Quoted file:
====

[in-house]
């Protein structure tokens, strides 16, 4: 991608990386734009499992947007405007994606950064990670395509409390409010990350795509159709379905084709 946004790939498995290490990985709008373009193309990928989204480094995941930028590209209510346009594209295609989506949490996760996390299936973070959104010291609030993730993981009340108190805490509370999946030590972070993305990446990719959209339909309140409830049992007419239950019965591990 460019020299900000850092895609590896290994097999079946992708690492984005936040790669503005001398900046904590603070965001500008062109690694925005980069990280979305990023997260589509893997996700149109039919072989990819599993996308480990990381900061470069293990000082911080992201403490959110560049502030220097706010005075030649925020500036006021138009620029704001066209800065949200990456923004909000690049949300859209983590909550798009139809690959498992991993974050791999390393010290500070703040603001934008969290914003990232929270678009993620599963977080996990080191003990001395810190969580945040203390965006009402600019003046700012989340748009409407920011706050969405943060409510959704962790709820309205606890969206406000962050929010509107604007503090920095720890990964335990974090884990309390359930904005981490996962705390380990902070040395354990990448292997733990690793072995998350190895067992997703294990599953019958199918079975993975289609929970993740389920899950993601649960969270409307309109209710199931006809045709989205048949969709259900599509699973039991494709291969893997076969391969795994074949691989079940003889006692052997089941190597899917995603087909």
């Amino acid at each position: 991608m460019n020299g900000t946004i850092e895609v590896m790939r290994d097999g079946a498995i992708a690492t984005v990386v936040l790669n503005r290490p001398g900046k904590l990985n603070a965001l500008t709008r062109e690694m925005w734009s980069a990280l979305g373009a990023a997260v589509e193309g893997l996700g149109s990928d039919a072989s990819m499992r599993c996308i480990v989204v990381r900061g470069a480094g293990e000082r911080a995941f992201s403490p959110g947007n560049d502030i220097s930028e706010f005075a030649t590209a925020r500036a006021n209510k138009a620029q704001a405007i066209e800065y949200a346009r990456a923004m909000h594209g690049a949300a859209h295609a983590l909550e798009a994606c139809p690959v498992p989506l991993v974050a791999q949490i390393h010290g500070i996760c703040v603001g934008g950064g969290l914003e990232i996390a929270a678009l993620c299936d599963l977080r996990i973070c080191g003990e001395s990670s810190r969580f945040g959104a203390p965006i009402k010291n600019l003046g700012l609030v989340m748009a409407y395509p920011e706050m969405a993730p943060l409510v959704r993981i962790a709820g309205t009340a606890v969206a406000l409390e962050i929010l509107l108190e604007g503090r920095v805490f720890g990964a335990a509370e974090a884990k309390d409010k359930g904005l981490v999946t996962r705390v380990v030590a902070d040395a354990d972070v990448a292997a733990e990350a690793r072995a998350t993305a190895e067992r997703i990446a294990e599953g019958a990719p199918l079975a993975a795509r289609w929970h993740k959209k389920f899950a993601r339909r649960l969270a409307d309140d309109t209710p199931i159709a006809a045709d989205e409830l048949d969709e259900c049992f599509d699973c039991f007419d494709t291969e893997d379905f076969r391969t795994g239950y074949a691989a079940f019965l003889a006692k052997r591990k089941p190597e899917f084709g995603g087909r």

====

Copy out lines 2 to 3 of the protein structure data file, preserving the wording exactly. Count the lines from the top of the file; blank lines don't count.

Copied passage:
């Protein structure tokens, strides 16, 4: 991608990386734009499992947007405007994606950064990670395509409390409010990350795509159709379905084709 946004790939498995290490990985709008373009193309990928989204480094995941930028590209209510346009594209295609989506949490996760996390299936973070959104010291609030993730993981009340108190805490509370999946030590972070993305990446990719959209339909309140409830049992007419239950019965591990 460019020299900000850092895609590896290994097999079946992708690492984005936040790669503005001398900046904590603070965001500008062109690694925005980069990280979305990023997260589509893997996700149109039919072989990819599993996308480990990381900061470069293990000082911080992201403490959110560049502030220097706010005075030649925020500036006021138009620029704001066209800065949200990456923004909000690049949300859209983590909550798009139809690959498992991993974050791999390393010290500070703040603001934008969290914003990232929270678009993620599963977080996990080191003990001395810190969580945040203390965006009402600019003046700012989340748009409407920011706050969405943060409510959704962790709820309205606890969206406000962050929010509107604007503090920095720890990964335990974090884990309390359930904005981490996962705390380990902070040395354990990448292997733990690793072995998350190895067992997703294990599953019958199918079975993975289609929970993740389920899950993601649960969270409307309109209710199931006809045709989205048949969709259900599509699973039991494709291969893997076969391969795994074949691989079940003889006692052997089941190597899917995603087909």
């Amino acid at each position: 991608m460019n020299g900000t946004i850092e895609v590896m790939r290994d097999g079946a498995i992708a690492t984005v990386v936040l790669n503005r290490p001398g900046k904590l990985n603070a965001l500008t709008r062109e690694m925005w734009s980069a990280l979305g373009a990023a997260v589509e193309g893997l996700g149109s990928d039919a072989s990819m499992r599993c996308i480990v989204v990381r900061g470069a480094g293990e000082r911080a995941f992201s403490p959110g947007n560049d502030i220097s930028e706010f005075a030649t590209a925020r500036a006021n209510k138009a620029q704001a405007i066209e800065y949200a346009r990456a923004m909000h594209g690049a949300a859209h295609a983590l909550e798009a994606c139809p690959v498992p989506l991993v974050a791999q949490i390393h010290g500070i996760c703040v603001g934008g950064g969290l914003e990232i996390a929270a678009l993620c299936d599963l977080r996990i973070c080191g003990e001395s990670s810190r969580f945040g959104a203390p965006i009402k010291n600019l003046g700012l609030v989340m748009a409407y395509p920011e706050m969405a993730p943060l409510v959704r993981i962790a709820g309205t009340a606890v969206a406000l409390e962050i929010l509107l108190e604007g503090r920095v805490f720890g990964a335990a509370e974090a884990k309390d409010k359930g904005l981490v999946t996962r705390v380990v030590a902070d040395a354990d972070v990448a292997a733990e990350a690793r072995a998350t993305a190895e067992r997703i990446a294990e599953g019958a990719p199918l079975a993975a795509r289609w929970h993740k959209k389920f899950a993601r339909r649960l969270a409307d309140d309109t209710p199931i159709a006809a045709d989205e409830l048949d969709e259900c049992f599509d699973c039991f007419d494709t291969e893997d379905f076969r391969t795994g239950y074949a691989a079940f019965l003889a006692k052997r591990k089941p190597e899917f084709g995603g087909r």